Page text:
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Newly-discovered human fat cell opens up new opportunities for future treatment of obesity

Date:
May 2, 2013
Source:
University of Gothenburg
Summary:
The body's brown fat cells play a key role in the development of obesity and diabetes. Researchers have now discovered that we humans have two different kinds of brown fat cells and not one kind as previously thought. This discovery opens up new opportunities for future medicines that exploit the brown fat cells' ability to consume calories.
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FULL STORY

A brown fat cell photographed via microscope.
Credit: Image courtesy of University of Gothenburg

The body's brown fat cells play a key role in the development of obesity and diabetes. Researchers at Sahlgrenska Academy, University of Gothenburg, Sweden, have now discovered that we humans have two different kinds of brown fat cells and not one kind as previously thought. This discovery, now published in Nature Medicine, opens up new opportunities for future medicines that exploit the brown fat cells' ability to consume calories.

Unlike white fat cells, which store the body's surplus energy in the form of fat, brown fat cells have the unique property of being able to burn energy and turn it into heat.

The study now published by the researchers at the University of Gothenburg shows for the first time that people have at least two different kinds of brown fat cells -- not just one as was previously thought. According to Sven Enerbäck, who heads the country's leading research group in the study of fat cells and metabolism, this is an interesting discovery.

"We already know that those of us who have more brown fat tissue have a smaller risk of developing type 2 diabetes. With these new results, we should eventually be able to develop methods for stimulating the brown fat tissue, so that some of the surplus energy we store in the form of fat tissue can be converted into heat. Such a treatment could both prevent obesity and reduce the risk of developing obesity-related diseases such as type 2 diabetes," says Sven Enerbäck.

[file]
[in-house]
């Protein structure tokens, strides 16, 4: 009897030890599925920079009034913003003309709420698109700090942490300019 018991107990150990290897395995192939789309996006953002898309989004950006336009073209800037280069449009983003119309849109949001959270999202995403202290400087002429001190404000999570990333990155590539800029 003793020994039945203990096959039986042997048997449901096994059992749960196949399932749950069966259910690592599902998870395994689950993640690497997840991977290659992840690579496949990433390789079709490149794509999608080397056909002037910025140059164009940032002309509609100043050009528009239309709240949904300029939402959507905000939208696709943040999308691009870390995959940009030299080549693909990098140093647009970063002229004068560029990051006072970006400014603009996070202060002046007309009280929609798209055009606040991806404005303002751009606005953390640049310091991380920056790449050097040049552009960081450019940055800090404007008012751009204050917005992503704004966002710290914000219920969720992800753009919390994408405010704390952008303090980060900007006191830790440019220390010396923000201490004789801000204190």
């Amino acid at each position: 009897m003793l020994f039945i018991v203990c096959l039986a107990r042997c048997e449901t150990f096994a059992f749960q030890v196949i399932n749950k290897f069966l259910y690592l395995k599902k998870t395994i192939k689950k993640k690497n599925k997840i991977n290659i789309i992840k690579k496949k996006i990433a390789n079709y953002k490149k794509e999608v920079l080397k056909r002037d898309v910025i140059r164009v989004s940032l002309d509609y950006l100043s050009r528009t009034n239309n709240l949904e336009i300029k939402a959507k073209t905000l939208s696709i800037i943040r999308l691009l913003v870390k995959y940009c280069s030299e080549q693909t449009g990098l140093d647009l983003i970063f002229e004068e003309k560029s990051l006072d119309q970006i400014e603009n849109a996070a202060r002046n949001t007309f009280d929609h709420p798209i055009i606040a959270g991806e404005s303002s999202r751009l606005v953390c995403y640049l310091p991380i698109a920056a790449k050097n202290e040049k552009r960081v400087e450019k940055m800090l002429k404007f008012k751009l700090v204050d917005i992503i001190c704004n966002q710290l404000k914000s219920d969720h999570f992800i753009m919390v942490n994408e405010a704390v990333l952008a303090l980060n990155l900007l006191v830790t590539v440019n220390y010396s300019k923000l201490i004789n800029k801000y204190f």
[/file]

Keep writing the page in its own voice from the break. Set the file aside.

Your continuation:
The researchers call the new type of brown fat tissue that they have discovered "classical brown fat." According to the Gothenburg study, young people have this classic brown fat tissue, but it seems to disappear during adolescence.

"One idea is to be able to "reactivate" the classical brown fat tissue in older people and so treat obesity," says Sven Enerbäck.

The research into brown fat tissue is being done in close cooperation with researchers at Linköping University.


Story Source:

The above story is based on materials provided by University of Gothenburg. The original article was written by Krister Svahn. Note: Materials may be edited for content and length.


Journal Reference:

  1. Martin E Lidell, Matthias J Betz, Olof Dahlqvist Leinhard, Mikael Heglind, Louise Elander, Marc Slawik, Thomas Mussack, Daniel Nilsson, Thobias Romu, Pirjo Nuutila, Kirsi A Virtanen, Felix Beuschlein, Anders Persson, Magnus Borga, Sven Enerbäck. Evidence for two types of brown adipose tissue in humans. Nature Medicine, 2013; DOI: 10.1038/nm.3017

Cite This Page:

University of Gothenburg. "Newly-discovered human fat cell opens up new opportunities for future treatment of obesity." ScienceDaily. ScienceDaily, 2 May 2013. <www.sciencedaily.com/releases/2013/05/130502081745.htm>.
University of Gothenburg. (2013, May 2). Newly-discovered human fat cell opens up new opportunities for future treatment of obesity. ScienceDaily. Retrieved May 22, 2015 from www.sciencedaily.com/releases/2013/05/130502081745.htm
University of Gothenburg. "Newly-discovered human fat cell opens up new opportunities for future treatment of obesity." ScienceDaily. www.sciencedaily.com/releases/2013/05/130502081745.htm (accessed May 22, 2015).

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